Get It Done, or Get It Documented?
Recently I have posted articles on here talking about various dilemmas in the wonderful world of data analytics (worker bee vs. unicorn and automation vs. customization). Usually, I conclude with something on the order of “You gotta have both.” Well, hang tight because this is gonna be another one of those articles. Hey, not my fault that this profession is full of conundrums needing to be grappled with!
LinkedIn CEO Jeff Weiner has a rather nifty Venn diagram of the three qualities that make a person enjoyable to work with. The second circle is NSFW but let’s just say I have a graphic of it at the top of this article.
If you are a data science professional, then you probably saw the title of this post and nodded in agreement — “Yup, this is something that I have to deal with on a fairly regular basis.” The scenario typically goes something like this:
Project Manager: Did you finish the analytics request BFD348 that I assigned to you in Jira/Rally/ServiceNow over two weeks ago?
Data Analyst: Yes, I completed the deliverable and sent it to the requester about a week after it was assigned to me. The requester was happy with what I gave her.
PM: But there are many open tasks for BFD348 still outstanding. For example, I don’t see that you did the tertiary code review meeting with Master Code Review Person, let alone the initial and secondary ones. Also, you have not filled out and uploaded to SharePoint/Asana/Slack your Excel documentation workbook with the multiple tabs.
DA: (thinks silently to himself “Dude PLEASE, if I had to do all that then no way I would have gotten the deliverable to the customer by the due date.”) You are right, I haven’t completed those tasks. I will go do them now. When is the deadline to finish the incomplete milestones?
DA: All right, thanks for letting me know. (shuffles off in disgust, muttering obscenities under his breath)
I’m with Jeff on this one — it is more important to get s* done and please the stakeholders than to have all the proper documentation entered into your company’s project tracking system and Collibra. Of course, you need to have those things in place; it’s best practice. But the following are good counterarguments to the standard justifications having to do with ensuring business continuity:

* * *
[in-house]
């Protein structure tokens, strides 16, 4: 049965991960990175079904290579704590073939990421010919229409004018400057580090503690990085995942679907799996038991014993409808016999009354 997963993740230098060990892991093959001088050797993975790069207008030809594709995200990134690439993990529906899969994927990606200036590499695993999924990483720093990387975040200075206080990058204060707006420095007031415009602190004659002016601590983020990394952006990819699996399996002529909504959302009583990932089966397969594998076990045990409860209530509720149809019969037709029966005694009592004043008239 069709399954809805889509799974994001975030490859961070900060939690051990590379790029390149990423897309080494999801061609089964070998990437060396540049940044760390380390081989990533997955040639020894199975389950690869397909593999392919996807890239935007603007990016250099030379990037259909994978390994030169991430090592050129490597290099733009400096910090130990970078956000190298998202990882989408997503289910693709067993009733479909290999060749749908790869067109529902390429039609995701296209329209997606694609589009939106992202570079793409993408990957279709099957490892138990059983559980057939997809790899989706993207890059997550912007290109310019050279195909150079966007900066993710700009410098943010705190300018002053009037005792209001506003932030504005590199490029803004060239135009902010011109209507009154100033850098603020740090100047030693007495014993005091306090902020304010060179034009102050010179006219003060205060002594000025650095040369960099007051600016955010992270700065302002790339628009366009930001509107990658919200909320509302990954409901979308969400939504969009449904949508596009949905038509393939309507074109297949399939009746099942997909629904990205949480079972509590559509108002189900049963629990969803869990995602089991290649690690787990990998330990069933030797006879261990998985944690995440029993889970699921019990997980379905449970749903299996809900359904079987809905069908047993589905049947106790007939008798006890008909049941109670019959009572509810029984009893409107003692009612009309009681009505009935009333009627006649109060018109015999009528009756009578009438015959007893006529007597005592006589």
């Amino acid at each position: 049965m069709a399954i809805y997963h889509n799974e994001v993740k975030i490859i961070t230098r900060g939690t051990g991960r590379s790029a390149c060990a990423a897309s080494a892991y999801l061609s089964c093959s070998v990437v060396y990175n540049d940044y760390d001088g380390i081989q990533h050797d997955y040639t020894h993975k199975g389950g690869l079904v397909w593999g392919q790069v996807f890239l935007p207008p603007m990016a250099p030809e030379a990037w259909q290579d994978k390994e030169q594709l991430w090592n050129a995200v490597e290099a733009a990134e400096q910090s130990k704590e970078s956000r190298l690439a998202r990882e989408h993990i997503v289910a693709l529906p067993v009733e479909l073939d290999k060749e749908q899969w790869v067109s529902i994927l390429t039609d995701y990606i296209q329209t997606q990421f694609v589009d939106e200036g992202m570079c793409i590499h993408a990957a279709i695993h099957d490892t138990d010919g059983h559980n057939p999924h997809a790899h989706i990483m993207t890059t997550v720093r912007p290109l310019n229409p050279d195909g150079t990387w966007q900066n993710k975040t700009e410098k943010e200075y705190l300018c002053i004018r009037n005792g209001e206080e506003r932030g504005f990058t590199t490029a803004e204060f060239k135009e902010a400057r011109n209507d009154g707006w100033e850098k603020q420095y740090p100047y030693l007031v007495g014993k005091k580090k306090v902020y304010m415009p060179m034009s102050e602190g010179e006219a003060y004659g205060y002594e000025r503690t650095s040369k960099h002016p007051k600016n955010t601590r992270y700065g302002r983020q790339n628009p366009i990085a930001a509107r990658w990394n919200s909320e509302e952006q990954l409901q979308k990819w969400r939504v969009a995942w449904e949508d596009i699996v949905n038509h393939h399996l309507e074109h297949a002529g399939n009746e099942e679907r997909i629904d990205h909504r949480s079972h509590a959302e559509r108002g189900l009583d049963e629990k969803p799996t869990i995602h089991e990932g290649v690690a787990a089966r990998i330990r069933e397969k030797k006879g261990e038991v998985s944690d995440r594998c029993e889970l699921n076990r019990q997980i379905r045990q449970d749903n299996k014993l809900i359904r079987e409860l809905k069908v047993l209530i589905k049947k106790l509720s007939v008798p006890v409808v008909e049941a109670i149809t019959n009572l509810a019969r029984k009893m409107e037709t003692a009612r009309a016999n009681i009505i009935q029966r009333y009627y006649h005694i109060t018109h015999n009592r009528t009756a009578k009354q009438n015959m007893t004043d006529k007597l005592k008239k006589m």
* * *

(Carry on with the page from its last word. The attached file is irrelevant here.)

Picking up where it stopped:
“Need to have full documentation on the project in case Paulina gets hit by a bus.”
Here’s the thing: getting hit by a bus is something over which Paulina has a great deal of control. She can ensure that she always looks both ways when crossing the street, always finish crossing in time before the flashing green hand turns red, not jaywalk, etc. It is much easier and less time consuming for Paulina to avoid getting hit by a bus than it is to “fill out [insert PM name here]’s stupid spreadsheet.” [The preceding is an almost verbatim quote from a real data scientist (NOT ME). The complete statement was “It took me only an hour to write the code but half a day to fill out his/her stupid spreadsheet.”]
“Need to provide full transparency in order to leave a complete audit trail and make it easier for others to understand.”
This is actually a totally legit argument that I fully agree with. It keeps you in good standing with your company’s compliance and data governance departments.
Here’s another aspect about this one that I really like: by creating a step by step Word doc complete with screenshots walking through how you did the data analytics project (over the years I have seen this called such names as “Desk Level Procedures,” “Job Aid,” and “Standard Operating Procedures”), then it forces you to come clean about the amount of work and skill level it took you. “Wow Paulina, I see from your SOP that this project really doesn’t look too complicated, tbh. So why did it take you so long to turn it around?” Ouch. I mean, what a douchebag thing for someone to say, but still, Ouch.
That being said, it’s understandable to want to keep one’s cards close to one’s chest. Why should I reveal all my secrets? I’m the one who came up with this methodology, hand-typed all the formulas and code, created the stored procedures, etc. Which leads me to my final point:
“Yes, this is an ad hoc, one time, proof of concept type of request. But you still have to document it because it could be something that we’ll want to revisit at some point.”
This is another way of saying that in case the stakeholders like the proof of concept deliverable, then the project needs to be fully fleshed out to include exactly how it would be implemented.
If the customer of the original request was intending to have a change in workflow and operations all along, then I agree that it would be worth going through the process of full documentation. However, if this is just some theoretical “nice-to-have” then I’m sorry, but please don’t waste the data analyst’s precious time. You are asking them to give up THEIR intellectual property, the product of THEIR hard work, and hours and hours out of THEIR workweek (maybe even nights and weekends). Ask yourself if that is a really a fair thing to demand of someone.
Bottom line: The less time you have to spend on documentation, the more time you have to GET STUFF DONE.